Egyptian churches are being attacked in the wake of government legislation intended to facilitate the granting of church permits. The attacks are being carried out by Islamists intent on ridding their villages of churches, and some have escalated to include stoning and burning of Coptic homes, such as occurred in the Beni Suef village of Meinin (pictured) on 14 April.
The church in Meinin had applied for legal recognition and was attacked by an armed Muslim mob the day the government’s Building Authority Committee visited to prepare for legalising its status. Eleven Muslims were arrested, but were acquitted on 22 May; nine Copts were also arrested and were charged with failing to have a church building license. Five of the Copts were held illegally for a month – they were released on 21 May, and one lost his job due to the detention. The church has been temporarily closed down.
For decades, it was almost impossible to obtain permission from the Egyptian government to construct new church buildings or repair existing ones. Building a mosque requires only a regular planning permit, but until recently building a church required a presidential permit and years of paperwork. Many Copts had no option but to meet for worship in unlicenced premises.
In August 2016, the Egyptian parliament passed the Law for Building and Restoring Churches, intended to make it quicker and easier to obtain permission to construct and repair church buildings and to make provision for legalising the status of the thousands of unlicenced churches. Some 3,730 churches applied for permits.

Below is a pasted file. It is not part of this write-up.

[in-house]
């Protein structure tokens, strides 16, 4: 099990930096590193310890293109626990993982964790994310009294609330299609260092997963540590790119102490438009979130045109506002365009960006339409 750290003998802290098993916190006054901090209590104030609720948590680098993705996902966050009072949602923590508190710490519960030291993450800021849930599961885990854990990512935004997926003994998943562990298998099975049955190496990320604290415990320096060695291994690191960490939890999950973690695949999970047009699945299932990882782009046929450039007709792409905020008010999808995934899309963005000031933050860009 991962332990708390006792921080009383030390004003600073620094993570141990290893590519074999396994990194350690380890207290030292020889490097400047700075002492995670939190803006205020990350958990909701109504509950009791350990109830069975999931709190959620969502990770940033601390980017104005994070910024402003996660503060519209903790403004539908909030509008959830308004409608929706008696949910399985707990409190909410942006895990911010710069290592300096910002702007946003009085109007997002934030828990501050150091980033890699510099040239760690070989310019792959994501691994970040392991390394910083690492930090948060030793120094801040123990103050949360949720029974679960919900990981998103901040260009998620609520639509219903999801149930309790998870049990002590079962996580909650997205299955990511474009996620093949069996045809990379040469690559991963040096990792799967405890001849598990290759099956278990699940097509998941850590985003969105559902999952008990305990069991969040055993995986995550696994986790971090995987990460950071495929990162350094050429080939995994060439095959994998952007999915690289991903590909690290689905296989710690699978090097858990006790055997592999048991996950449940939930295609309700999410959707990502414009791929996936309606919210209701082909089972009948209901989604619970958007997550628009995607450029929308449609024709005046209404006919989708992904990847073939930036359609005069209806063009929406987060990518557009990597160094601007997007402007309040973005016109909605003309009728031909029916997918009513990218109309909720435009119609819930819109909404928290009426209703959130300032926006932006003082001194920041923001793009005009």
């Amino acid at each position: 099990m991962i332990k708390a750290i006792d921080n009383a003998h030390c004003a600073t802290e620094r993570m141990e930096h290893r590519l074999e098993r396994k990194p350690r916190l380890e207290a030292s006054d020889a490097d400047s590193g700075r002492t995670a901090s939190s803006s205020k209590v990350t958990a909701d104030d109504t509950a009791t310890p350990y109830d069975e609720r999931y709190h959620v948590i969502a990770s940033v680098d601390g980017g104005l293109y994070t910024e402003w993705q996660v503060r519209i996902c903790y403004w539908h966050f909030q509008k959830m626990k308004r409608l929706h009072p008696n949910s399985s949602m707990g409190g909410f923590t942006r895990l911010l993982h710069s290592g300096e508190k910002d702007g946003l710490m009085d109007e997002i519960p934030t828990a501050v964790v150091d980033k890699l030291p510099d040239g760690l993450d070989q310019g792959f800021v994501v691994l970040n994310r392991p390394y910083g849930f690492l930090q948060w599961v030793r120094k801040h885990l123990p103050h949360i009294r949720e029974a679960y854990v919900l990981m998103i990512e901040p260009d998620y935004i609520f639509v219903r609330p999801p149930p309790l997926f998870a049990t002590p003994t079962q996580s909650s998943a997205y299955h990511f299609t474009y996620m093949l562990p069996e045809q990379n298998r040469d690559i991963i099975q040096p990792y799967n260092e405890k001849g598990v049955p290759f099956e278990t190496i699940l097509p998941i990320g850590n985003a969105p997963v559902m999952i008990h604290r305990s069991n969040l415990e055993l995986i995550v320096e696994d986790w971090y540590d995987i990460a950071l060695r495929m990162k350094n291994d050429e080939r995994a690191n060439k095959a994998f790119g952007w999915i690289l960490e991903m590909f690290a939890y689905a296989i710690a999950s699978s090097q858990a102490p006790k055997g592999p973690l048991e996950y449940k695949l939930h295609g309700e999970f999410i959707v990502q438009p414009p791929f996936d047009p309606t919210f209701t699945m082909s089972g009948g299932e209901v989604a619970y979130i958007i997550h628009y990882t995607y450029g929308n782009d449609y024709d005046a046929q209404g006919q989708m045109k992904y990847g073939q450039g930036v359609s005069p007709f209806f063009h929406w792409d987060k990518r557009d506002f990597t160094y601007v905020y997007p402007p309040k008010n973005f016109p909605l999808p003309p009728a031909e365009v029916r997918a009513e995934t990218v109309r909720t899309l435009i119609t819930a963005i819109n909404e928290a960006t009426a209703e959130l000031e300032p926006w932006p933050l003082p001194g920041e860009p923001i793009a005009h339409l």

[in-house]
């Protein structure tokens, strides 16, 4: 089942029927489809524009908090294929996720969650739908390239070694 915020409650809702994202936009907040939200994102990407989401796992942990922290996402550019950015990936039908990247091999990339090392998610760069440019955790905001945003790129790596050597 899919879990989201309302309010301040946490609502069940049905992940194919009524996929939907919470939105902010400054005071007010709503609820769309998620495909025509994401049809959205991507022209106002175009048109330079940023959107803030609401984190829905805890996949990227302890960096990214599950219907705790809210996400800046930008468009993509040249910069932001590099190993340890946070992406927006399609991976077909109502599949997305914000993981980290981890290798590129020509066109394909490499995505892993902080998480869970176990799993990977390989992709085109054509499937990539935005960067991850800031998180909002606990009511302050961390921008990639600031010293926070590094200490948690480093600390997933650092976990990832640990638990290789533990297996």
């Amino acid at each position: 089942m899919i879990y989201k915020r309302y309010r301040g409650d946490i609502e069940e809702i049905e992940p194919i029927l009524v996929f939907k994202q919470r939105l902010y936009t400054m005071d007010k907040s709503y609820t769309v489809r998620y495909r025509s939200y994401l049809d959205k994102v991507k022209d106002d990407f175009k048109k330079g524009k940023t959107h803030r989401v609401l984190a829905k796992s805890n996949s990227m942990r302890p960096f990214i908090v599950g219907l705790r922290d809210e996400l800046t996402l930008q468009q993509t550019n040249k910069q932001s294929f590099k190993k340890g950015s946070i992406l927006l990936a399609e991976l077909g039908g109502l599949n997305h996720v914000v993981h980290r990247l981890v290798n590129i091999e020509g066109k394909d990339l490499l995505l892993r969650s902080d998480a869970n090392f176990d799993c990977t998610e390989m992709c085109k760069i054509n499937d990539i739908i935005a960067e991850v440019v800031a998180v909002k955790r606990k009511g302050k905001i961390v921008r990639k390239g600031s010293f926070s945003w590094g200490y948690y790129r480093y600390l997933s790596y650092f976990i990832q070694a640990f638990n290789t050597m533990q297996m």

In October 2017, a cabinet committee met to start work on the legalisation of unlicensed churches, and in January 2018 the Ministry of Housing announced that Christians would be allowed to meet in unlicenced churches while registration applications were processed.
Land began to be allocated for church buildings in new towns or developments and government permits began to be granted, although only a small fraction of the number that applied. As soon as the Building Authority Committee started making site visits to assess applications, extremist Muslims began to object, protest and attack.
In cases of Muslim attacks on local Christians, it is common practice in Egypt for “reconciliation meetings” to be held between representatives of the two communities. These sessions are a way of calming the situation and settling disputes out of court, but they are unjust to Christians who, having suffered unprovoked attacks, are coerced into signing “agreements” that waive their legal rights.
Local Muslims either refuse to include in the agreement any provision to open a church or they only allow a church to meet on condition that any charges against the attackers are dropped.
Rev Dr Andrea Zaki, head of Egypt’s Protestant Church, says he urges clergy not to take part in the sessions because they render the law “absent”.